A Few Suggestions for Your Trip to Alaska

Alaska is home to 17 of North America's highest peaks, as well as nearly a hundred thousand glaciers, the only temperate rainforest in the United States, and an almost infinite number of miles of coastline. Alaska's massive size (it's bigger than Texas, California, and Montana put together) makes it

Alaska is home to 17 of North America's highest peaks, as well as nearly a hundred thousand glaciers, the only temperate rainforest in the United States, and an almost infinite number of miles of coastline. Alaska's massive size (it's bigger than Texas, California, and Montana put together) makes it the perfect destination for land-based exploration and coastal travel. There's a good reason why Alaska is on so many people's bucket lists, but organizing a trip to the largest state in the country can be intimidating. To help you get started, we've compiled some of the best travel advice for this state.

Is a passport required for entry into Alaska?
I was wondering, which month is ideal for a trip to Alaska.
How long will I want to spend in Alaska?
For a trip to Alaska, what should I bring?
What's the price range for Alaska?
How do I get to the best bear viewing areas in Alaska?
Can those with mobility issues get around in Alaska?
How simple is it to book a trip to Alaska?
Does Alaska permit the use of marijuana?
Can you tell me the number of time zones that Alaska has?
So, I'm wondering, what kind of stuff is available in Alaska?
Do mosquitoes bite in Alaska?
Where should I go and what should I see in Alaska?
Iditarod Trail National Historic Trail — where is it?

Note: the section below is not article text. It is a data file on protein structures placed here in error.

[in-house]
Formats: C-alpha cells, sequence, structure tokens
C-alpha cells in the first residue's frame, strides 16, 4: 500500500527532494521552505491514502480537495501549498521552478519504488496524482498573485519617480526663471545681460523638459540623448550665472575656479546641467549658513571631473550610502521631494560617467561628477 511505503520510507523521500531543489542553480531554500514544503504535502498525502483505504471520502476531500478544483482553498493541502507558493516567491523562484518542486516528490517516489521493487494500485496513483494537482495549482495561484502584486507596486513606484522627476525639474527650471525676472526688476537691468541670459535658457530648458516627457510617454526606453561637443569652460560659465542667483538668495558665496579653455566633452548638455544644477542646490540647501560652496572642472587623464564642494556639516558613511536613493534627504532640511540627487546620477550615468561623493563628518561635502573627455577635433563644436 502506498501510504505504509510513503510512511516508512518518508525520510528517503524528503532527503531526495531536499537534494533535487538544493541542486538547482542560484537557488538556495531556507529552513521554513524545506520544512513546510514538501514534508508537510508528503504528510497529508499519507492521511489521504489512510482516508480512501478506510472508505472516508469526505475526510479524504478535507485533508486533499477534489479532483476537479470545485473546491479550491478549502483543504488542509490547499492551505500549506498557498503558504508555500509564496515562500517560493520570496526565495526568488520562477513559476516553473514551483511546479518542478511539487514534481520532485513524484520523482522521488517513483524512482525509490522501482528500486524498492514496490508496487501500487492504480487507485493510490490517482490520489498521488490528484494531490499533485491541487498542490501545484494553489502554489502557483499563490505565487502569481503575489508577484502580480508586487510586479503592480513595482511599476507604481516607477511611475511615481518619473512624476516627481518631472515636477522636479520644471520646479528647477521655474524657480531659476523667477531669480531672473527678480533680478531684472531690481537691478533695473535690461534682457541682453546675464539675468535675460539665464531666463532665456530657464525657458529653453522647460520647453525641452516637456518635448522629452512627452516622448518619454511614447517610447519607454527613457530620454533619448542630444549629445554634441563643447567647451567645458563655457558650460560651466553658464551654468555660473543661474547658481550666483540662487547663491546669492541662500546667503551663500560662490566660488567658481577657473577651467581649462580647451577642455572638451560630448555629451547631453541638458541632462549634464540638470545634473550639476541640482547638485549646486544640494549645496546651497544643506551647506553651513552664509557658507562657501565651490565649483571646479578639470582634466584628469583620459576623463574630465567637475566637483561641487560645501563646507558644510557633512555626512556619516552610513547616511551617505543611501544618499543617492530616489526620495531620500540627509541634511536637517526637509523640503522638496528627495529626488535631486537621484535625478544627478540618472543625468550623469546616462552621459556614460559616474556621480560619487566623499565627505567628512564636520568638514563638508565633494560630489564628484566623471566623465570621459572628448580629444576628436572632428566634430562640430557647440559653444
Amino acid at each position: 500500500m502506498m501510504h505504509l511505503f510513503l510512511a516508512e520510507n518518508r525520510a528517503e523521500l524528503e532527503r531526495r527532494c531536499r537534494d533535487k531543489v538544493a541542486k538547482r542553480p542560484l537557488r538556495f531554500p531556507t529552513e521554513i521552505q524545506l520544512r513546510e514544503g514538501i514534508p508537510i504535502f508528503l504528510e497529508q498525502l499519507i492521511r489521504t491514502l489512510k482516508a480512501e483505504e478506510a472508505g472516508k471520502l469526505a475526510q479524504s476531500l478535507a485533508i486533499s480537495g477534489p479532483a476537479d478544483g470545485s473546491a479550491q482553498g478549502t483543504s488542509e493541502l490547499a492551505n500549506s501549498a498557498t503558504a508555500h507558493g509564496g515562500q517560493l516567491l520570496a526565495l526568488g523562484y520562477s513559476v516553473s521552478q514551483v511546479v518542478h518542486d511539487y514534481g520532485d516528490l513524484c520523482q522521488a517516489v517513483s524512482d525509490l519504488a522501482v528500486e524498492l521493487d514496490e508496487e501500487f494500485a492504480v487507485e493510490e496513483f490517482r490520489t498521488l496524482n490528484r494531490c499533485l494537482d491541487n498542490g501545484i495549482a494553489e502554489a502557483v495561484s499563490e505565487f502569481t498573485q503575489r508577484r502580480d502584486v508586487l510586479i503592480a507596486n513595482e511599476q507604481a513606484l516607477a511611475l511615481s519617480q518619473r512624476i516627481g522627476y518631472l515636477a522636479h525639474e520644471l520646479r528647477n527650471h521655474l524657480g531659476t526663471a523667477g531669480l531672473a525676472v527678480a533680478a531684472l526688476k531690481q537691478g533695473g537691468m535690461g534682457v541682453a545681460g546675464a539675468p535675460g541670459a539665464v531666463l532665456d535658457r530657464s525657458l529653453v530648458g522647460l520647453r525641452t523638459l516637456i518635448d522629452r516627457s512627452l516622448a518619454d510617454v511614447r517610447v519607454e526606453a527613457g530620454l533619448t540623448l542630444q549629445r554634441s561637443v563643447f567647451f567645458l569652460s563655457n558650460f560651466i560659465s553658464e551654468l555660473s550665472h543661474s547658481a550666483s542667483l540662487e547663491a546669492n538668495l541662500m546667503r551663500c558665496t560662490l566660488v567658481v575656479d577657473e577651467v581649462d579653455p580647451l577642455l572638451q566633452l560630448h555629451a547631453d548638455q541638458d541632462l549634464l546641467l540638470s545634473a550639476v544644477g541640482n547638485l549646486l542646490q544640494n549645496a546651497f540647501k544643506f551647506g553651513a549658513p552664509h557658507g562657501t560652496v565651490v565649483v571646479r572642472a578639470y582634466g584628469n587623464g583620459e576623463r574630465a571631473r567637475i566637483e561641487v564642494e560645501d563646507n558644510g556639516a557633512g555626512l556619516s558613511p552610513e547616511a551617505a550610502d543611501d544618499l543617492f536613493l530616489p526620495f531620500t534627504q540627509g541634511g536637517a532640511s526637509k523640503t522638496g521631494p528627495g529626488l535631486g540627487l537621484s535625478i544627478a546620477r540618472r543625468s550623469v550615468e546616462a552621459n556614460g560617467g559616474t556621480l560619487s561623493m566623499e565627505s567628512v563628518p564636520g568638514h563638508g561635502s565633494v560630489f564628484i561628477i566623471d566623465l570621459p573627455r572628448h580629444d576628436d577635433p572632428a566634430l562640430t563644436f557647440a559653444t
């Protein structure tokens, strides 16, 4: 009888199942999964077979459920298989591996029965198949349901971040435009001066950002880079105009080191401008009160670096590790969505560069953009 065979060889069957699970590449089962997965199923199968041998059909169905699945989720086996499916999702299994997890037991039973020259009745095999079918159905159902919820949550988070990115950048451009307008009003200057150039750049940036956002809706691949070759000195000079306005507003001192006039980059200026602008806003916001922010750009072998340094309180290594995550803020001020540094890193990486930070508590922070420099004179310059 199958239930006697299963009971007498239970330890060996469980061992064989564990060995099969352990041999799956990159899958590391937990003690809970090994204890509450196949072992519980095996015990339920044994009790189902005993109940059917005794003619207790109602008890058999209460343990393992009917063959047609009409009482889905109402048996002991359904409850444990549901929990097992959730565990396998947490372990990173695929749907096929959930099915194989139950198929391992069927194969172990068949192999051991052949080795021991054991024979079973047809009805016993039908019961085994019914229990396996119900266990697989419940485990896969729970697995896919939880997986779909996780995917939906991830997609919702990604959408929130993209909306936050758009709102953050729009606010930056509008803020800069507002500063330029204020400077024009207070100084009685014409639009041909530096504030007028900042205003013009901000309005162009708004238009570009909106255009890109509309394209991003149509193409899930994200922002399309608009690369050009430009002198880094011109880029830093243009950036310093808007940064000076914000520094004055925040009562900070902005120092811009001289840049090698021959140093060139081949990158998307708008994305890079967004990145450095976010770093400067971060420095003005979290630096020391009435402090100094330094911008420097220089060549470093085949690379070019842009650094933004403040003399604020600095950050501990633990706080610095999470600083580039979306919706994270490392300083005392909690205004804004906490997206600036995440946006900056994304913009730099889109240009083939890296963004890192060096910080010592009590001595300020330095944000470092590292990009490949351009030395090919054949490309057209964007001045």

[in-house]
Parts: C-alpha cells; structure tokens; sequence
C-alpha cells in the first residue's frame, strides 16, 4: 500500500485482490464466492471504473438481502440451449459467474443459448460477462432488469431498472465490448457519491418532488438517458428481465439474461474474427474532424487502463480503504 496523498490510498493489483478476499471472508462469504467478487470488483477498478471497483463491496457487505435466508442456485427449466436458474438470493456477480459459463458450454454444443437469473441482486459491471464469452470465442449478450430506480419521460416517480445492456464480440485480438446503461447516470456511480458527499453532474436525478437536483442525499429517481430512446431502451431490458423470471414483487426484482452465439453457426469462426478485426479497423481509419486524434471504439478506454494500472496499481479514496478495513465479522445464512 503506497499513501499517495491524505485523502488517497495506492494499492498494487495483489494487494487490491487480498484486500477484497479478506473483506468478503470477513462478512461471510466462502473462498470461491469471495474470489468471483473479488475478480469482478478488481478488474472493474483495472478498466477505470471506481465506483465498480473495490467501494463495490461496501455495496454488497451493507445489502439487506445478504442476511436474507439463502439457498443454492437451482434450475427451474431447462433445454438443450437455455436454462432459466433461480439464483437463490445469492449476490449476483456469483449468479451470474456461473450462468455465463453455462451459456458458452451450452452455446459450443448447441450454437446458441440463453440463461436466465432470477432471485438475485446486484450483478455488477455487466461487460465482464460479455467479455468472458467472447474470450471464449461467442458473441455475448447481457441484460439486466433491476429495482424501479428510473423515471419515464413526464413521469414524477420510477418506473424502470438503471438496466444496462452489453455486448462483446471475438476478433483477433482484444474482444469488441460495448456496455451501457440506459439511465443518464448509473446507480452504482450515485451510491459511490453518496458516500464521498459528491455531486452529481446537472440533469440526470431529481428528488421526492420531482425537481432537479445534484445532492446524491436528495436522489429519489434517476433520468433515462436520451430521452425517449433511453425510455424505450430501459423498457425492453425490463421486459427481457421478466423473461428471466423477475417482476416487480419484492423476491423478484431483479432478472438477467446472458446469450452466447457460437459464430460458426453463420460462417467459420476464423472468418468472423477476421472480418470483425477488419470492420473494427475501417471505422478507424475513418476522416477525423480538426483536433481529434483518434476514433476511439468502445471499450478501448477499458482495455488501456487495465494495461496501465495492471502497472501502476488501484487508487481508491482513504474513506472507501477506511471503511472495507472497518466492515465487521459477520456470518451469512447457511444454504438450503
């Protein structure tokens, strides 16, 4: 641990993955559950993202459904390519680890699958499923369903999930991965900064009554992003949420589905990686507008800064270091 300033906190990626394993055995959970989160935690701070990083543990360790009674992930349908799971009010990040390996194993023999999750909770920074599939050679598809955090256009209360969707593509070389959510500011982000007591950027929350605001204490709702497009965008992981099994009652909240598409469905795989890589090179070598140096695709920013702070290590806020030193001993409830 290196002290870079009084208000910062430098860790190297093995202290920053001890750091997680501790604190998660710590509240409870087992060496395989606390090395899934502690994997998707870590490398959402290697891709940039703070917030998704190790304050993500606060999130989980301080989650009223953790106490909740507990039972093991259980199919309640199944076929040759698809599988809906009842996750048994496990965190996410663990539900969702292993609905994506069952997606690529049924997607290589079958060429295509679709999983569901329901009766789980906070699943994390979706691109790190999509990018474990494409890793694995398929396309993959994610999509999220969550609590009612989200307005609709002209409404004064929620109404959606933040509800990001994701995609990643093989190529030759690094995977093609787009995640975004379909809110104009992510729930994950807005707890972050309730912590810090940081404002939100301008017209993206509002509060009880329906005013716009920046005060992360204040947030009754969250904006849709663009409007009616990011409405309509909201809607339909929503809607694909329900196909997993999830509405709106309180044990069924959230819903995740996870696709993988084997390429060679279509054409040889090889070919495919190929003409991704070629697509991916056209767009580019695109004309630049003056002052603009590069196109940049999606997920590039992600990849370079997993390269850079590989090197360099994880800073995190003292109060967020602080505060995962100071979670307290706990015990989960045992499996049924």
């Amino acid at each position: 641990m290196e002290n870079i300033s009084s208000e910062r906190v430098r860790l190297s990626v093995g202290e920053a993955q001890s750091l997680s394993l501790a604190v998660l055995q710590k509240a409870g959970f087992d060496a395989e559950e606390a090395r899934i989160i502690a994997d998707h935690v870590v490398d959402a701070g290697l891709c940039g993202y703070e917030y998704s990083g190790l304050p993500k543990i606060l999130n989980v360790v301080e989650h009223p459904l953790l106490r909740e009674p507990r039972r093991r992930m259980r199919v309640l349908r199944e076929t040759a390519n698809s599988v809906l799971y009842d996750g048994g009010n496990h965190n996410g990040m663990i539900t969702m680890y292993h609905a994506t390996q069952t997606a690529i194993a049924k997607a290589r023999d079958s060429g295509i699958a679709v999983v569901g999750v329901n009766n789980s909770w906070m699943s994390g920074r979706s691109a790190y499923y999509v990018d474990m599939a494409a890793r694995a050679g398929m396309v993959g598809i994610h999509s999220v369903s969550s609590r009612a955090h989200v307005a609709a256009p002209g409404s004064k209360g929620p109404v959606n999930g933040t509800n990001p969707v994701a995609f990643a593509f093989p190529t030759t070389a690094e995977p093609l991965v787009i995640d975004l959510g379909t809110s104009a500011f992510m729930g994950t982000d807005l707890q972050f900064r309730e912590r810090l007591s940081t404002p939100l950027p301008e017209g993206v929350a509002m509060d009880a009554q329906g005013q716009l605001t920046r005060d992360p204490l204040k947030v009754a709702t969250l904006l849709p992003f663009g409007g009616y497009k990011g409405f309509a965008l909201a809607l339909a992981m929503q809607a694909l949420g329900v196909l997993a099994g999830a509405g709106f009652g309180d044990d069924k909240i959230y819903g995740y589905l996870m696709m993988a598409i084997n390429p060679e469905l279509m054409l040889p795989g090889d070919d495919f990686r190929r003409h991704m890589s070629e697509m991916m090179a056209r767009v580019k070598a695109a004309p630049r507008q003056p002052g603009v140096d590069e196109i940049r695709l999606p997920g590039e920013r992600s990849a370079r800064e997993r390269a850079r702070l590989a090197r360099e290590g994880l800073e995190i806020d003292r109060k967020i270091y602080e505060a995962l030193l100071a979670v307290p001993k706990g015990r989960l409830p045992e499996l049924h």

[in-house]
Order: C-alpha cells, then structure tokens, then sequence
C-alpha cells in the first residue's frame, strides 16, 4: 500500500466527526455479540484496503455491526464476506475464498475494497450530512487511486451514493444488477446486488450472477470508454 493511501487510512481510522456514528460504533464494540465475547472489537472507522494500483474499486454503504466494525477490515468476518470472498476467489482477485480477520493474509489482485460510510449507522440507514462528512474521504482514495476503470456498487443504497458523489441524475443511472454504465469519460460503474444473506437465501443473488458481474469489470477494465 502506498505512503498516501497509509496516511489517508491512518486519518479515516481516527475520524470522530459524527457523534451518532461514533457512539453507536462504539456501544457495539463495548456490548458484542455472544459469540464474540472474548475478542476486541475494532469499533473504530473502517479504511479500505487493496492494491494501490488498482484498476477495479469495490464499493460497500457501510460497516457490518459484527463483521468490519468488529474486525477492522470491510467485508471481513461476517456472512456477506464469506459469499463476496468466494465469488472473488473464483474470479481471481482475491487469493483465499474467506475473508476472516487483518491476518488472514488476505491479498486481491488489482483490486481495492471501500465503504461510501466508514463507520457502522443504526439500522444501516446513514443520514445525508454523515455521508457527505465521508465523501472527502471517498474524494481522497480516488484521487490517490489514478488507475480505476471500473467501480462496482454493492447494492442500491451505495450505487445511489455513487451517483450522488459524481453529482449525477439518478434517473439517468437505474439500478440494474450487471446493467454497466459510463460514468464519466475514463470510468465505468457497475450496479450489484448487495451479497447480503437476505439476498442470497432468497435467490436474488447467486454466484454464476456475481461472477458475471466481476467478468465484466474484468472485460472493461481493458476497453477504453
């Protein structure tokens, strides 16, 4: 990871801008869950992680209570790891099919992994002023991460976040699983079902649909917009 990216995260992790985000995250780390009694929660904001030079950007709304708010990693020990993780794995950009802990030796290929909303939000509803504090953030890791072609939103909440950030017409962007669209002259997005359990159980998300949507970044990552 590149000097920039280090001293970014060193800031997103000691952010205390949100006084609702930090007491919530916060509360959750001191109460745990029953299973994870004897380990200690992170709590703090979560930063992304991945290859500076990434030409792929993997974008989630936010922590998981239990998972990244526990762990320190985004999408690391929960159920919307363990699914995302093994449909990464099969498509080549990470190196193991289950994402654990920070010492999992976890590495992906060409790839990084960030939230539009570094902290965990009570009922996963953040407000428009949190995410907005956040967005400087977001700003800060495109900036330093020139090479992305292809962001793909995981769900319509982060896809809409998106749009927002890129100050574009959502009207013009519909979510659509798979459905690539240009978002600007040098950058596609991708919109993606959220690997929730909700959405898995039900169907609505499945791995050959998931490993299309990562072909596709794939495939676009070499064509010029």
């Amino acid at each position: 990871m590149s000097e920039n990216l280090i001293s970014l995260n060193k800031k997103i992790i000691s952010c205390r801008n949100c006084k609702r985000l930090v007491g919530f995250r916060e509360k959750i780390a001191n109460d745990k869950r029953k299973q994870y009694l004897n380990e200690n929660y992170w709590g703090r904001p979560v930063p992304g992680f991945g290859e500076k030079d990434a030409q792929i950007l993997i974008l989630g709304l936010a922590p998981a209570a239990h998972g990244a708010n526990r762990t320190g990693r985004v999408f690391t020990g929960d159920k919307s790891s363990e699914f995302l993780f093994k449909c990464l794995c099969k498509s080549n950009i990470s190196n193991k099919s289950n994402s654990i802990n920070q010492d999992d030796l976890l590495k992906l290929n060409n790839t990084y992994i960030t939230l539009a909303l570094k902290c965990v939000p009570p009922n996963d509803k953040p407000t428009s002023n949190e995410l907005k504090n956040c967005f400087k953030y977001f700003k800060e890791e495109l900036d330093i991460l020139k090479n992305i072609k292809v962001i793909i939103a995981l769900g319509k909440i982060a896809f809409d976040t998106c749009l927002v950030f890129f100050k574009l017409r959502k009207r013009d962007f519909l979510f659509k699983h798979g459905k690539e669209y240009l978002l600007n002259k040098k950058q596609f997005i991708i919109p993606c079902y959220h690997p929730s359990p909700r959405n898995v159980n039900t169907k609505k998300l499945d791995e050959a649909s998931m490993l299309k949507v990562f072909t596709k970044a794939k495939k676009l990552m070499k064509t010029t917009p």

Where in Alaska would you say is the most breathtaking?

Is a passport required for entry into Alaska?

Travel to Alaska does not require a passport for U.S. citizens. On May 7, 2025, the United States S Domestic air passengers aged 18 and up will need a form of identification that complies with the Real ID Act (REAL ID) to pass through security. State-issued REAL IDs, U.S. Passports, and Military IDs are all examples of acceptable forms of identification that conform to REAL ID requirements. S Valid identification such as a passport, military ID, or other acceptable ID You can get a REAL ID driver's license from your state DMV; these licenses are distinguished by a star on the top right corner of the card.

Alaska Airlines flight at sunset Image courtesy of Alaska Airlines.

In what month would you recommend visiting Alaska?

Travelers should visit Alaska at any time of the year. Each month brings its own special opportunities. Dogsled races and winter festivals are fun to go to in February and March, while whales and other migrating marine wildlife begin appearing in Alaskan waters in April and May. Due to the extended daylight hours, higher average temperatures, and prime wildlife viewing conditions, the months of June through August are the most sought after by tourists interested in visiting Alaska. Tundra and tree foliage turn a gorgeous red, yellow, and orange in the late summer and early fall (late August in the far north, and mid- to late September in the south), but only for a short time.